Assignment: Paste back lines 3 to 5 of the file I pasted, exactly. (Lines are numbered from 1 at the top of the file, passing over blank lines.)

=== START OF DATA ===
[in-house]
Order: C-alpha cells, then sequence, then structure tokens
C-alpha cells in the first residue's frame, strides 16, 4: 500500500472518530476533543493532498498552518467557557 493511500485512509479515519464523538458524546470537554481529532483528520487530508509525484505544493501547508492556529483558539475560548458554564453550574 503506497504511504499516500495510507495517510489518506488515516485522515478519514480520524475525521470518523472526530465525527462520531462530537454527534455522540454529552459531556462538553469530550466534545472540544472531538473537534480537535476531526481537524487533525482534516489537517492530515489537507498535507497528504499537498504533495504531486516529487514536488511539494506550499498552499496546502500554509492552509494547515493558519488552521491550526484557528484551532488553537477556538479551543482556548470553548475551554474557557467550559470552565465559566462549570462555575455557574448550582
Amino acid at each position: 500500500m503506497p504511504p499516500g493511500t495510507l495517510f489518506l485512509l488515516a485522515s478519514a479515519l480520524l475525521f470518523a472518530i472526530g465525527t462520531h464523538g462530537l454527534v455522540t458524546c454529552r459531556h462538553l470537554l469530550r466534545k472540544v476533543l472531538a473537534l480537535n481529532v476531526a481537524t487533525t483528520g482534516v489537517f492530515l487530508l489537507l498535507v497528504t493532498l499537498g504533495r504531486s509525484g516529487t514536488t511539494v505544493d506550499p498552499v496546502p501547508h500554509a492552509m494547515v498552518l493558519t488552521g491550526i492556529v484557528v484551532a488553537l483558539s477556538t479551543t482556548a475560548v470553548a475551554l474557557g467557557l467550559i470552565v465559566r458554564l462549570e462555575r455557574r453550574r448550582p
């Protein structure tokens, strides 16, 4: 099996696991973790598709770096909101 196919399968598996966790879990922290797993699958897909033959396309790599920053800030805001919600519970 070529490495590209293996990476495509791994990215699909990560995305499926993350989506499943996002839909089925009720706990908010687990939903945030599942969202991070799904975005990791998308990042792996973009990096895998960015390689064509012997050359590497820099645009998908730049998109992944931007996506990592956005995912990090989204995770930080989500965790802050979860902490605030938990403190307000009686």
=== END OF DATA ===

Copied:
C-alpha cells in the first residue's frame, strides 16, 4: 500500500472518530476533543493532498498552518467557557 493511500485512509479515519464523538458524546470537554481529532483528520487530508509525484505544493501547508492556529483558539475560548458554564453550574 503506497504511504499516500495510507495517510489518506488515516485522515478519514480520524475525521470518523472526530465525527462520531462530537454527534455522540454529552459531556462538553469530550466534545472540544472531538473537534480537535476531526481537524487533525482534516489537517492530515489537507498535507497528504499537498504533495504531486516529487514536488511539494506550499498552499496546502500554509492552509494547515493558519488552521491550526484557528484551532488553537477556538479551543482556548470553548475551554474557557467550559470552565465559566462549570462555575455557574448550582
Amino acid at each position: 500500500m503506497p504511504p499516500g493511500t495510507l495517510f489518506l485512509l488515516a485522515s478519514a479515519l480520524l475525521f470518523a472518530i472526530g465525527t462520531h464523538g462530537l454527534v455522540t458524546c454529552r459531556h462538553l470537554l469530550r466534545k472540544v476533543l472531538a473537534l480537535n481529532v476531526a481537524t487533525t483528520g482534516v489537517f492530515l487530508l489537507l498535507v497528504t493532498l499537498g504533495r504531486s509525484g516529487t514536488t511539494v505544493d506550499p498552499v496546502p501547508h500554509a492552509m494547515v498552518l493558519t488552521g491550526i492556529v484557528v484551532a488553537l483558539s477556538t479551543t482556548a475560548v470553548a475551554l474557557g467557557l467550559i470552565v465559566r458554564l462549570e462555575r455557574r453550574r448550582p
């Protein structure tokens, strides 16, 4: 099996696991973790598709770096909101 196919399968598996966790879990922290797993699958897909033959396309790599920053800030805001919600519970 070529490495590209293996990476495509791994990215699909990560995305499926993350989506499943996002839909089925009720706990908010687990939903945030599942969202991070799904975005990791998308990042792996973009990096895998960015390689064509012997050359590497820099645009998908730049998109992944931007996506990592956005995912990090989204995770930080989500965790802050979860902490605030938990403190307000009686």